Rachel Ingabire, a 32-yearold miner enters a tunnel in Murara mining site in Kanazi Cell in Bugesera District where she earns between Rwf40,000 and Rwf60,000 a month that she says has helped her to provide for her two children and cover their basic needs.
But, Ingabire, who has been carrying out mining activities for five years so far, has one concern: she has no social security coverage under the Rwanda Social Security Board (RSSB) at least to get pension benefits when she retires from the mining job.
She dropped out of school while in senior two and now she extracts and carries a mixture of sand, coltan and cassiterite in a sack through the uneven tunnel to a filtering site to separate the minerals from the sand. The filtering site is some 300 metres from the mine opening.
She said that thanks to her mining job, “I get community health insurance fees- Mutuelle de Santé and my children are assured of food, ” adding that she also has five goats and 13 chicken she got from mining activities.
So, what will her days look like when she is not able to carry on with her job that enables her earn her daily bread, and has no social security?
According to RSSB, a retired worker gets pension benefits after they have spent at least 15 years contributing to the social security-pension scheme while they were still working.
The retirement age is between 60 and 65 years. But, for people who do energy-demanding tasks such as mining, one might become too weak to work earlier than expected due to risks associated with it such as accidents and diseases.
She said that social security is important “because it can make us insured for our future welfare.”
“We get our pay on time and meals at work but, we have not yet reached that level. We told him [our employer] that we need it and he welcomed the idea because we work diligently and generate revenues in both his and our development interest. I think he is ready to do that for us,” she told Sunday Times.
Another miner, Emmanuel Mbonankira, 36, father of six, recognizes the importance of ‘saving for a rainy day’, through the social security scheme so that he gets pension when he is unable to work in the future.
On average, he gets about Rwf60,000 per month that helps him provide for his family and cover annual community health insurance – Mutuelle de Santé.
“We, as miners, we try to save by ourselves,” he said calling for coverage of social security under the pension scheme.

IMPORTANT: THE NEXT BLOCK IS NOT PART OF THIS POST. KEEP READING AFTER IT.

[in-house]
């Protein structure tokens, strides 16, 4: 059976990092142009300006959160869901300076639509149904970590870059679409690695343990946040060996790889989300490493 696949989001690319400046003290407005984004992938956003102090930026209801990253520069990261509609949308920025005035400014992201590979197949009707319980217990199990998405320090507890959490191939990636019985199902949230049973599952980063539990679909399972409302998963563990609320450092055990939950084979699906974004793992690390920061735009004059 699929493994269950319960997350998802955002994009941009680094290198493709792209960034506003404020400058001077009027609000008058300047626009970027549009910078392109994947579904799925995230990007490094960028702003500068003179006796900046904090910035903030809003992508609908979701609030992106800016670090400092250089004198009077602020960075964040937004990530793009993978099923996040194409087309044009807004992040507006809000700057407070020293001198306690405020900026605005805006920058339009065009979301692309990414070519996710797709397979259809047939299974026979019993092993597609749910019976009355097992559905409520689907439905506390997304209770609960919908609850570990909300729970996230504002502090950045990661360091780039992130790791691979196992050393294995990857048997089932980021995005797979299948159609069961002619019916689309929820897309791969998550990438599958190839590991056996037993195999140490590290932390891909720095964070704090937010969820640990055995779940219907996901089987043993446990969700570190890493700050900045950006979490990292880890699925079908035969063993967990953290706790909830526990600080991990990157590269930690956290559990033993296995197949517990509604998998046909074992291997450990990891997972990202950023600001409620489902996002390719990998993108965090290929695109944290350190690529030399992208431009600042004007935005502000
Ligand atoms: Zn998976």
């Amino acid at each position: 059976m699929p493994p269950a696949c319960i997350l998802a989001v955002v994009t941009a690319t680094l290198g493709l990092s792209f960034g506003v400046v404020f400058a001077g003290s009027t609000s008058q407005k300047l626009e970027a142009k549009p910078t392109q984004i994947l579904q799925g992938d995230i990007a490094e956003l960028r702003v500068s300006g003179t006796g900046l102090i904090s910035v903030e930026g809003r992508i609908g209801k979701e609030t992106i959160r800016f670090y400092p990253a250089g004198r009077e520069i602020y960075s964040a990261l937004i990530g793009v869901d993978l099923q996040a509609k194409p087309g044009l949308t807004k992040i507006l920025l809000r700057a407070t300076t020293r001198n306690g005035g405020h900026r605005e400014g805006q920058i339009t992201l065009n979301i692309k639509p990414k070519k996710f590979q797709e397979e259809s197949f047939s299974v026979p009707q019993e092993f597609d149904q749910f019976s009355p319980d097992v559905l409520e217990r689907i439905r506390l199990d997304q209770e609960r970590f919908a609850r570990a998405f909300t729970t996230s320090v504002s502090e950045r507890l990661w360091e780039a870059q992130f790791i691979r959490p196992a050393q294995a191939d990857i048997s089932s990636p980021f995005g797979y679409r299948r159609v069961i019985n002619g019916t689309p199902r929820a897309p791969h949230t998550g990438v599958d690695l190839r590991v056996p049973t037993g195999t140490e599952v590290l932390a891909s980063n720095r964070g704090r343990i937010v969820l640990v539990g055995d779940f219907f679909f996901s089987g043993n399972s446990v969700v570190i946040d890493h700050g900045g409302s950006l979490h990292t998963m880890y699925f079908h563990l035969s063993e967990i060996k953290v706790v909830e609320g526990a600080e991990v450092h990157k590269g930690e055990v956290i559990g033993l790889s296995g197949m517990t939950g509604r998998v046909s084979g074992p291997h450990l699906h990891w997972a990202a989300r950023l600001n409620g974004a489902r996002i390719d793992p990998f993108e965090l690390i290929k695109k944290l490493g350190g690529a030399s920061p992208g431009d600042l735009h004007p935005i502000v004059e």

Innocent Mulindahabi, the Manager of the COPABAMANYA cooperative which extracts coltan and cassiterite in the Murara mining site, said that “miners get their wages based on the work they have done,” pointing out that the management will have talks with them on how contributions to the social security can be deducted from their pay.
Officials back universal access to social security
Speaking on Friday, during the celebration of the World Day for Safety and Health in Bugesera District, Gaspard Musonera, the Permanent Secretary at the Ministry of Public Service and Labour (MIFOTRA) said that the government will continue to do all it takes to ensure that people working in mines have improved livelihoods.
In that regard, he said, miners should have a good and timely pay and that the ministry deployed labour inspectors to ensure that this directive is observed.
“It is a law, not a choice, to insure a worker’s social security, their retirement,” he noted.
Africain Biraboneye, the Executive Secretary of Rwanda Workers Trade Union Confederation (CESTRAR) said called for social security coverage all the workers in to mining and other informal sectors.
“We request MIFOTRA and RSSB to help such workers to access social security for retirement and occupational diseases,” he said.
Speaking to Sunday Times, the Chairman of Rwanda Mining Association (RMA), Jean Malic Kalima, said that the association put in place a policy on how social security insurance can be done, but noted that the move was challenged by the instability of some miners who spend three or six months and leave the occupation for other activities.
He said stable miners are estimated to be 50 percent.
“We want to promote the mining sector in Rwanda, and we are also sensitising the miners to have stability in their work because it is that stability that leads them to access facilities like social security insurance to help them in their future,” he said.
The Occupational Hazards and Benefits Division Manager at Rwanda Social Security Board (RSSB), James Nsabimana, said that it is the rights of workers to get social security insurance regardless g.
“Any worker getting salary should get social security. As RSSB, what we will do is to make sure that laws are respected,” he said
Figures from Rwanda Mining Association show that, as of 2013, there were about 34,000 employees in the mining sector. According to figures from Rwanda Development Board (RDB), the number of working people with main job in the sector will increase to 60,000 by 2017/2018.